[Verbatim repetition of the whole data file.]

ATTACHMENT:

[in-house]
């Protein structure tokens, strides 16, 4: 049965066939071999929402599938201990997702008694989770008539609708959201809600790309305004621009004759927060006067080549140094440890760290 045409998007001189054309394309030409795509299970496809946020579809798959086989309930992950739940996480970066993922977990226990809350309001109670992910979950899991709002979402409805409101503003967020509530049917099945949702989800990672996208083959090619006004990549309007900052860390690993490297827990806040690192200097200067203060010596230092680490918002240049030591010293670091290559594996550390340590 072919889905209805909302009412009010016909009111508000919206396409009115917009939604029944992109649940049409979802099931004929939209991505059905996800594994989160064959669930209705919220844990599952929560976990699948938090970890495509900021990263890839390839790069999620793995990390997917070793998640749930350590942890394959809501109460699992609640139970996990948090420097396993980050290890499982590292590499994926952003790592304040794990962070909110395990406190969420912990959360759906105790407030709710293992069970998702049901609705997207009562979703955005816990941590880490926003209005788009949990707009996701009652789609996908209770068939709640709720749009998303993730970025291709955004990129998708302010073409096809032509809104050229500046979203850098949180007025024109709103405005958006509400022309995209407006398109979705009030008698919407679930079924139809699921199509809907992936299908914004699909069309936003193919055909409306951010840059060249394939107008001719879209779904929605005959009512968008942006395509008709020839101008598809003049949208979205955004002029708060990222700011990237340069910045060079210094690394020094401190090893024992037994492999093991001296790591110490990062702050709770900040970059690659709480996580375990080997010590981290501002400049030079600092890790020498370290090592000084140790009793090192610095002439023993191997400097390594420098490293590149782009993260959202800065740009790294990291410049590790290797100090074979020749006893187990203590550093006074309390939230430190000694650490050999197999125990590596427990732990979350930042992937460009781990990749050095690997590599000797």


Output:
[in-house]
């Protein structure tokens, strides 16, 4: 049965066939071999929402599938201990997702008694989770008539609708959201809600790309305004621009004759927060006067080549140094440890760290 045409998007001189054309394309030409795509299970496809946020579809798959086989309930992950739940996480970066993922977990226990809350309001109670992910979950899991709002979402409805409101503003967020509530049917099945949702989800990672996208083959090619006004990549309007900052860390690993490297827990806040690192200097200067203060010596230092680490918002240049030591010293670091290559594996550390340590 072919889905209805909302009412009010016909009111508000919206396409009115917009939604029944992109649940049409979802099931004929939209991505059905996800594994989160064959669930209705919220844990599952929560976990699948938090970890495509900021990263890839390839790069999620793995990390997917070793998640749930350590942890394959809501109460699992609640139970996990948090420097396993980050290890499982590292590499994926952003790592304040794990962070909110395990406190969420912990959360759906105790407030709710293992069970998702049901609705997207009562979703955005816990941590880490926003209005788009949990707009996701009652789609996908209770068939709640709720749009998303993730970025291709955004990129998708302010073409096809032509809104050229500046979203850098949180007025024109709103405005958006509400022309995209407006398109979705009030008698919407679930079924139809699921199509809907992936299908914004699909069309936003193919055909409306951010840059060249394939107008001719879209779904929605005959009512968008942006395509008709020839101008598809003049949208979205955004002029708060990222700011990237340069910045060079210094690394020094401190090893024992037994492999093991001296790591110490990062702050709770900040970059690659709480996580375990080997010590981290501002400049030079600092890790020498370290090592000084140790009793090192610095002439023993191997400097390594420098490293590149782009993260959202800065740009790294990291410049590790290797100090074979020749006893187990203590550093006074309390939230430190000694650490050999197999125990590596427990732990979350930042992937460009781990990749050095690997590599000797």